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Decreases in plasma selenium linked to cognitive decline in elderly
 
 
  NEW YORK (Reuters Health) - Results of a longitudinal cohort study suggest that selenium status decreases with age and may contribute to declines in neuropsychological functions among the elderly.
 
"Because brain oxidative stress is a cause of cognitive impairment, selenium, which is an antioxidant, may protect against cognitive decline," Dr. N. Tasnime Akbaraly, of Universite Montpellier, France, and colleagues write in the January issue of Epidemiology.
 
The researchers recruited 1389 community-dwelling French subjects during 1991 to 1993 for a 9-year longitudinal study with 6 waves of follow-up. The participants ranged in age from 60 to 71 years at baseline when they provided information on sociodemographic factors and were tested to assess cognitive function.
 
Serum selenium levels were determined using electrothermal atomic absorption spectrometry. The baseline mean plasma selenium level was 1.09 μmol/L, and a decrease was observed over the entire follow-up period. Mean levels of selenium declined -0.055 μmol/L at 2 years and -0.096 μmol/L at 9 years.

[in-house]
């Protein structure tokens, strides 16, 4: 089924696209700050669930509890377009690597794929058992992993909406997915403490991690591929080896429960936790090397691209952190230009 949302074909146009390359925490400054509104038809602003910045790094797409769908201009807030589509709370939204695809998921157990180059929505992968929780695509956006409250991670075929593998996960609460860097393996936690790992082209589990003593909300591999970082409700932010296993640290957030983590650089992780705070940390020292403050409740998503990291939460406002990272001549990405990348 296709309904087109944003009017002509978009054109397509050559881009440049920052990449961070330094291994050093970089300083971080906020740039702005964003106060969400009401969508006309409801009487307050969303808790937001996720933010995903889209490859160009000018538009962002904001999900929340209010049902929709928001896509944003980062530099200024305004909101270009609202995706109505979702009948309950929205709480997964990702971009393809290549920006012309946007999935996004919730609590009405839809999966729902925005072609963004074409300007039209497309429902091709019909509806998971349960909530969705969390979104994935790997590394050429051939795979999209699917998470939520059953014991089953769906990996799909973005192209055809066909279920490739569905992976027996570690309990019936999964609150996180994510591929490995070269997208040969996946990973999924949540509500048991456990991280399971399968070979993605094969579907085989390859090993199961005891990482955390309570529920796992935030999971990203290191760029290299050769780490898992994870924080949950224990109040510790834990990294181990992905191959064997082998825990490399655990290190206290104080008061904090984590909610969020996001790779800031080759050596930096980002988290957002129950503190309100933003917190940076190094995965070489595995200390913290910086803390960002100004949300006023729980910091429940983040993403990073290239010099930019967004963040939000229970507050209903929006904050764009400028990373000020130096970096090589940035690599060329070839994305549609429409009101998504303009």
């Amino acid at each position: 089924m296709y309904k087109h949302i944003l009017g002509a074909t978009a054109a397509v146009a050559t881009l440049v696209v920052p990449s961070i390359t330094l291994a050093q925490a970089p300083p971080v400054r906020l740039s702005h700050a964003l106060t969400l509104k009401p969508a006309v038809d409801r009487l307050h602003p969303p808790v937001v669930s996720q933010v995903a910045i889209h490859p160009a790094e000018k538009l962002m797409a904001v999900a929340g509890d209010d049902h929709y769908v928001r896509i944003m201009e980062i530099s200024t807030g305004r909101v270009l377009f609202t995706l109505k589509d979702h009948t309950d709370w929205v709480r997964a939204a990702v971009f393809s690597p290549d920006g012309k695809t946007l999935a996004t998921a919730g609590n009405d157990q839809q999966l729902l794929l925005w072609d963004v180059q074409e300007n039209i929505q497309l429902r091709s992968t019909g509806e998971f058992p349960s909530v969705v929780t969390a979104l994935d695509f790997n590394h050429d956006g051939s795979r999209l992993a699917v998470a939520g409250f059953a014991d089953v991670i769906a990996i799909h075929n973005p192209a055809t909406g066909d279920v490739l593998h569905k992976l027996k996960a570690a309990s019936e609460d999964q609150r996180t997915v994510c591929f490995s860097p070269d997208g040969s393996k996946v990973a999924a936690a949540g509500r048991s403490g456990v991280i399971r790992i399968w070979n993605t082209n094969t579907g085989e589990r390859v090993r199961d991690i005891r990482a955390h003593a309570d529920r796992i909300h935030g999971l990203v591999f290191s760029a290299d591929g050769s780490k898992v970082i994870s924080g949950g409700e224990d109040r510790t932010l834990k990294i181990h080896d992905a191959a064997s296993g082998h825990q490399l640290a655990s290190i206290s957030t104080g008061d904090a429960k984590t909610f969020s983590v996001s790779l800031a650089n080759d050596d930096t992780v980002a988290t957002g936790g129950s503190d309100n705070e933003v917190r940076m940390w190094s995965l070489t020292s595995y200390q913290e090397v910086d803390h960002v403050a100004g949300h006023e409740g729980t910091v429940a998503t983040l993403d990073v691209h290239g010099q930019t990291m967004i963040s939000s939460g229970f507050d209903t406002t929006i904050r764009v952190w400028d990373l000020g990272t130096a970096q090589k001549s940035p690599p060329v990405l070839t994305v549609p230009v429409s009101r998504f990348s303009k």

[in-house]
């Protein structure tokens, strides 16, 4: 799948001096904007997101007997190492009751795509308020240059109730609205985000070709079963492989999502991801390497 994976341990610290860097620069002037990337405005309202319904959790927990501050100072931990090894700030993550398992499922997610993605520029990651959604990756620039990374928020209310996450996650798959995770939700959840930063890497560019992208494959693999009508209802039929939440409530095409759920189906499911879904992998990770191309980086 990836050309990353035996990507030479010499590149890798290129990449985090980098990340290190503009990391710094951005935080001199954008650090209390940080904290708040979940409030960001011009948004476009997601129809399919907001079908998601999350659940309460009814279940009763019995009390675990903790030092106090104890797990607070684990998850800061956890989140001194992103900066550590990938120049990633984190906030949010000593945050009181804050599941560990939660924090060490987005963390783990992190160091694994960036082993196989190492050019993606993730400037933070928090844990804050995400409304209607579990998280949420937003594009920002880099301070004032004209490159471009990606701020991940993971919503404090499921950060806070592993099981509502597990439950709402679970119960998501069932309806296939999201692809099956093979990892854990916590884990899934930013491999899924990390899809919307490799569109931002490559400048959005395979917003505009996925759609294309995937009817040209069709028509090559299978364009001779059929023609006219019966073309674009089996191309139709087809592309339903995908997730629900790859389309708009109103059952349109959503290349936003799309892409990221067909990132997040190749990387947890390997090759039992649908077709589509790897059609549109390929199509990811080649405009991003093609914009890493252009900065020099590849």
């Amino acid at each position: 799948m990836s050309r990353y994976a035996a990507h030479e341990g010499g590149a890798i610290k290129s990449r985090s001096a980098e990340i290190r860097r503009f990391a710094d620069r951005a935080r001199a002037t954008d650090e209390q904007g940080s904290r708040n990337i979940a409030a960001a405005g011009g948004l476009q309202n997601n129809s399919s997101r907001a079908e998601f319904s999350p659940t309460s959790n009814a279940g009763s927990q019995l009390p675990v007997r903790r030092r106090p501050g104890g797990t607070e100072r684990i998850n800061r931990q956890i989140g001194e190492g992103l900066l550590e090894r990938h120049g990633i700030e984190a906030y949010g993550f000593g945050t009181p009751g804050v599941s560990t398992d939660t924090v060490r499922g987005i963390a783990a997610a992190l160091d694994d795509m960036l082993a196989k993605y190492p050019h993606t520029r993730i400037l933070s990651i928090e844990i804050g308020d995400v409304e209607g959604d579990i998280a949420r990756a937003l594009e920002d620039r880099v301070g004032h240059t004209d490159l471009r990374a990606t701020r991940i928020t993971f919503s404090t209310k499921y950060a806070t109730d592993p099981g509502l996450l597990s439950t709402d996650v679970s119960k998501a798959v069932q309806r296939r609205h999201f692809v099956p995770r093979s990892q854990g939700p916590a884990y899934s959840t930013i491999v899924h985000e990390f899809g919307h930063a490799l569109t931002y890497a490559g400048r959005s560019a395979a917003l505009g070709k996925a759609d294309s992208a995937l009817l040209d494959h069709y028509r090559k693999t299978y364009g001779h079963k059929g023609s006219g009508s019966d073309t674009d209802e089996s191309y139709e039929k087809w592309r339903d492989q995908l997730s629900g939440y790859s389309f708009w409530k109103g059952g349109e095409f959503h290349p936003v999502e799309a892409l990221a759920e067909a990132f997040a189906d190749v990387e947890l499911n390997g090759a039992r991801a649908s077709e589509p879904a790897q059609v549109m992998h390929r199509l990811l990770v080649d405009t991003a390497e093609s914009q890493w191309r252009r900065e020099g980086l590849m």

The investigators report that cognitive decline was associated with decreases of plasma selenium over time after controlling for potential confounders.
 
Among subjects whose plasma selenium levels decreased, there was a higher probability of cognitive decline with greater decreases of plasma selenium. For those who had an increase in their levels of plasma selenium, greater cognitive decline was observed in those with the smallest selenium increases. No association was found between short-term selenium change and cognitive changes.
 
"Our results, together with information on involvement of selenoproteins in brain functions, support possible relationships between selenium status and neuropsychologic functions in aging people," Dr. Akbaraly's team concludes.
 
"In this context, the preventive effect of selenium supplementation at a nutritional level needs to be evaluated with large-scale studies," they suggest. "This dynamic approach could shed new lights on the potential benefits of supplementation."
 
Epidemiology 2007;18:52-58.
 
 
 
 
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